Graduation is not only about numbers. It is also about quality of service that the youth should offer to their country. For instance, the newly inaugurated industrial parks are in need of qualified manpower that could manage all the sectors in the parks.
Besides that, the country is still short of qualified doctors, engineers, social workers, lawyers that can contribute to its development, which is currently growing in a faster momentum. This could not come out of the blue, but from the exerted efforts of all.
The unemployment rate in Ethiopia is still at a higher level and the government is already conducting multifaceted programmes that targets the youth. In this regard, the current graduates should be part of the process and in seeking alternatives in creating new employment opportunities for themselves and for the rest of the youth.
Indeed, the government may provide substantial vacancies for employment both at the federal and in the regions but cannot accommodate all graduates. New graduates need to think of several options both as their short and long term visions to secure sustained livelihood.
Ethiopia is growing in a much faster pace with the basic ground work well underway for promoting the manufacturing sector. This, unquestionably, requires highly skilled manpower.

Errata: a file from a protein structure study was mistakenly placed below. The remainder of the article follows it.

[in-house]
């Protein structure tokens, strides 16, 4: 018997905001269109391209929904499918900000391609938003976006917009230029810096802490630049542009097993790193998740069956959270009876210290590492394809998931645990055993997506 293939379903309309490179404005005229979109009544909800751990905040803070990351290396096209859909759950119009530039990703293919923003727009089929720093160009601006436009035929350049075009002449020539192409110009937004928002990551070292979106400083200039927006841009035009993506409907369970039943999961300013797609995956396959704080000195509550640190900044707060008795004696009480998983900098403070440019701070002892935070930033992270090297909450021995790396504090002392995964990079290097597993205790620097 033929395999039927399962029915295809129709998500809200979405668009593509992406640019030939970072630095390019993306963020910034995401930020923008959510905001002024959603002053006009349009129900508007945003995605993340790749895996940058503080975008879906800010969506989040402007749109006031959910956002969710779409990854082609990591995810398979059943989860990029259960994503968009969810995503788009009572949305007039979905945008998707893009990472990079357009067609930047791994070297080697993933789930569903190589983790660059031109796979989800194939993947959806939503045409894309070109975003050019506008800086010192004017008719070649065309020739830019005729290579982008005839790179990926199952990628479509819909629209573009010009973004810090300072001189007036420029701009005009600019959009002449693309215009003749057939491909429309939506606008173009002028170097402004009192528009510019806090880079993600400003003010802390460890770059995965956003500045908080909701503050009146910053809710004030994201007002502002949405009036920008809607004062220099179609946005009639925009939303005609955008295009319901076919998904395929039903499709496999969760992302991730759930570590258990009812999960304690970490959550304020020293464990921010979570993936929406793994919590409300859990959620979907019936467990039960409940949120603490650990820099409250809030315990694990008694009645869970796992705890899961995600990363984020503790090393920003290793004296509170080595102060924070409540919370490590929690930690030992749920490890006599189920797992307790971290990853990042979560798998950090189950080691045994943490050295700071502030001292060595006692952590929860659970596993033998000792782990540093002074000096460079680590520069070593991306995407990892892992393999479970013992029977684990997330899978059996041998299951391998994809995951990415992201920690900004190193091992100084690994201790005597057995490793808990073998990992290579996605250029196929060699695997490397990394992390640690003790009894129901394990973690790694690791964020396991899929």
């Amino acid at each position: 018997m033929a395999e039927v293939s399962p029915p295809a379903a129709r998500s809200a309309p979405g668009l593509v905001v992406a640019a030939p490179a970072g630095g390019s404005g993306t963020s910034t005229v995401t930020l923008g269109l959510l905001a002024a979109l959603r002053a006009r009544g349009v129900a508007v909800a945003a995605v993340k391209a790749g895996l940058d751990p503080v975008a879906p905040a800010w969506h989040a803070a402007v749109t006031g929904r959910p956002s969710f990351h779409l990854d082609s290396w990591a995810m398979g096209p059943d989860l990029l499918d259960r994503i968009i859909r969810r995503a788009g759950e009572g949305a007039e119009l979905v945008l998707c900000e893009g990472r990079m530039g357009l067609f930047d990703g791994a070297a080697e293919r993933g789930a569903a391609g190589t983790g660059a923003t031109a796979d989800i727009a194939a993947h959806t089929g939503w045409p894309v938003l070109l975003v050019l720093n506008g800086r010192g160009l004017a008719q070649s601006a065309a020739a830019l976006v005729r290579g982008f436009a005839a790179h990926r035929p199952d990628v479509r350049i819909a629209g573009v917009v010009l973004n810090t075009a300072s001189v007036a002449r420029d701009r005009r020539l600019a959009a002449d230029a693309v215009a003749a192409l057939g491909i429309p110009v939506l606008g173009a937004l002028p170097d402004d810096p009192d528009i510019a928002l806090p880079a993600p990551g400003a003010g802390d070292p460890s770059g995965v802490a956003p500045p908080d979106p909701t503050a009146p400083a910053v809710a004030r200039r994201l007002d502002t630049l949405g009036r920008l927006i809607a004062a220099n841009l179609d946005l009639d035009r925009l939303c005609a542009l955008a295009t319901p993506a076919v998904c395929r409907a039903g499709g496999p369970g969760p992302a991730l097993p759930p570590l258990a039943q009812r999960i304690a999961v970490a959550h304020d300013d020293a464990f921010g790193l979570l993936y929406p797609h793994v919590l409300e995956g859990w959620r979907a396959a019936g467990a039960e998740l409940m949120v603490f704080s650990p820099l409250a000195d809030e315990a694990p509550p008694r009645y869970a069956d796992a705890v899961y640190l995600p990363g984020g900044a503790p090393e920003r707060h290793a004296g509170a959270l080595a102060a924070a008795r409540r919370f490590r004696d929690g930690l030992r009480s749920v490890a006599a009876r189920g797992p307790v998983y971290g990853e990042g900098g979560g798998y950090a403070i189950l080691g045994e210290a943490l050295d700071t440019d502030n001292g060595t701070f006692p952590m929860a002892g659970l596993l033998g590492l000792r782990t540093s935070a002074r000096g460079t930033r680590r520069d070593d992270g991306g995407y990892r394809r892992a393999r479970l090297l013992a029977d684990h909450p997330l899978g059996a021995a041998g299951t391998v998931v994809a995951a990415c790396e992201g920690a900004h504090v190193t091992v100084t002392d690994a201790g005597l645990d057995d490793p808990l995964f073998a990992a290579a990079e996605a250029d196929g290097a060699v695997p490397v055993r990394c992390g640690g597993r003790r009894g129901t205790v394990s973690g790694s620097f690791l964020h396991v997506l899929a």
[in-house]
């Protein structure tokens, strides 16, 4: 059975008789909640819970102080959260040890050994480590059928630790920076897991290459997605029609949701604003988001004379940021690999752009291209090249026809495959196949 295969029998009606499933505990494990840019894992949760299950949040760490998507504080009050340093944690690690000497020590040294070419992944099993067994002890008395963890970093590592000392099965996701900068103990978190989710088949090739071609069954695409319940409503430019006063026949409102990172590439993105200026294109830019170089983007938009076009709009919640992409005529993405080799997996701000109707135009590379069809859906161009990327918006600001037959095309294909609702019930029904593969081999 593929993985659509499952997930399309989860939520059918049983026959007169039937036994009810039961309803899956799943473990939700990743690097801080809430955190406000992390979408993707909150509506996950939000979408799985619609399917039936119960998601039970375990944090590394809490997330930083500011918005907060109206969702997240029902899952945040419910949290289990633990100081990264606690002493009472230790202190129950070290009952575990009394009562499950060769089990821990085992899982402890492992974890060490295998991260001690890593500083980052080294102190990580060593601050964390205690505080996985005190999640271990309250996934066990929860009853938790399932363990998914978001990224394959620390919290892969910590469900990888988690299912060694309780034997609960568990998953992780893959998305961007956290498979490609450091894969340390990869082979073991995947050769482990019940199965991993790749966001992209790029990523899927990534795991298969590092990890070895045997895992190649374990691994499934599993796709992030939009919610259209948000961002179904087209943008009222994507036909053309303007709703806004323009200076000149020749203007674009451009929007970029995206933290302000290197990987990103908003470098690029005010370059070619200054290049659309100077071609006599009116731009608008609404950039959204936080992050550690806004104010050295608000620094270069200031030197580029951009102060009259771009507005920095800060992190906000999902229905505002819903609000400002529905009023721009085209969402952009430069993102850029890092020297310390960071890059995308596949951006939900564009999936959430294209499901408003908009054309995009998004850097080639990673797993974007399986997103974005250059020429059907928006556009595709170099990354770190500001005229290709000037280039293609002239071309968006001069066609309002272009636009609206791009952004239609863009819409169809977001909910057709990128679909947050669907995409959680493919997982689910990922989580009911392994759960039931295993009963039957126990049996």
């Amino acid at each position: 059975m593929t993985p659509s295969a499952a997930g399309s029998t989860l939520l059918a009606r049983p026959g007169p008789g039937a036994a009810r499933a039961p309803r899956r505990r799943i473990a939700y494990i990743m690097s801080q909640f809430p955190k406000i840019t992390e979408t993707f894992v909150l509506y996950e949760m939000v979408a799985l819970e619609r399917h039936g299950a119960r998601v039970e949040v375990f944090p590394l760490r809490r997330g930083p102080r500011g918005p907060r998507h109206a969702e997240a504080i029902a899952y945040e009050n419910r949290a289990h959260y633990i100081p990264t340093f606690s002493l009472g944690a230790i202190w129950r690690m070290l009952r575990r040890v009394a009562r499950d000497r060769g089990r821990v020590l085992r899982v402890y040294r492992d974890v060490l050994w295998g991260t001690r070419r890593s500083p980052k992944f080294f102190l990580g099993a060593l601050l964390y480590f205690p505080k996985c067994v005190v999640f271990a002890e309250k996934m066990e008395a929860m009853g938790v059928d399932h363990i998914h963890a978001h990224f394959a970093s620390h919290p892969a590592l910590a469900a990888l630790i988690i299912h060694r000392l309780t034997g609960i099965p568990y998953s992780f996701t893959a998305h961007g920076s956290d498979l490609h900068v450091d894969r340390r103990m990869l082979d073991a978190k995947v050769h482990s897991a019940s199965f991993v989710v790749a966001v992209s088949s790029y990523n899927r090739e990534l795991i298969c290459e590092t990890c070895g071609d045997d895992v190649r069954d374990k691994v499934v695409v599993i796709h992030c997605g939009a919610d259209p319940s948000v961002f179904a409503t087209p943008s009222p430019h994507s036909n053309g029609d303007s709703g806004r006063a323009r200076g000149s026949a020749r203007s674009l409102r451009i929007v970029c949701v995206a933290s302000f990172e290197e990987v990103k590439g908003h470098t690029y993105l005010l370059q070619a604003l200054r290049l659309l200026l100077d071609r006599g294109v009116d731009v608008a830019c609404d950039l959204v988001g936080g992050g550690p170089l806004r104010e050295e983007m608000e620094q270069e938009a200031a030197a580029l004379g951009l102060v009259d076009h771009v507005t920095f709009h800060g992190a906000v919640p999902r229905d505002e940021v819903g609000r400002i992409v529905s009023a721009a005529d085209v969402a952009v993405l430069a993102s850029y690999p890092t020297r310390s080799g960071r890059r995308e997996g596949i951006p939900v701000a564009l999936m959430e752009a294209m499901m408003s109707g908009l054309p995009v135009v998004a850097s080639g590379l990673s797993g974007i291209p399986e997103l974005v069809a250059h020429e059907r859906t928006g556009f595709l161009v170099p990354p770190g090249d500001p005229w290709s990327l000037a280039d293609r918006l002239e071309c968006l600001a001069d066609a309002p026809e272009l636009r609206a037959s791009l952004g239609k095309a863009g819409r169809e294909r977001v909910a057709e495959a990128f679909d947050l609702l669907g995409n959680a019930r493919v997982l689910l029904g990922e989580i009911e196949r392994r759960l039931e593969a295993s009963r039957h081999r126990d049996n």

Some public universities have entered into agreement with local manufacturing industries a couple of years ago. This strategy was designed in view of establishing a reciprocal relationship between institutions and industries to provide practical technical entrepreneurship for graduating students. As a result, it gives opportunity for prospective graduates to have combined professional skills, theoretical and practical knowledge.
There are a number of missing links between demands in the manufacturing sector and the quality of manpower required. The extent to which the public and private universities are working towards filling the missing links in producing skilled professionals is determinant for the effective and timely fulfillment of the nation's vision of becoming a middle income country by 2025.
The government has put in place a viable strategy for ascertaining quality education in the country. However, there is more to be done to ensure quality education in educational institutions. Irrefutably, a lot of efforts are being made to bring about quality education in the institutions, including higher level institutions. However, this cannot be accomplished across that board in a single instance.
Reports from the Ministry of Education indicated that 11 public universities will start to enrol new students in the next academic year. This shows the commitments that the government has in reaching out to the nation's young generation with university education closer to the different zones in the various regions of the country.
Graduates are to be congratulated for completing a chapter in their lives but certainly more is in store for them.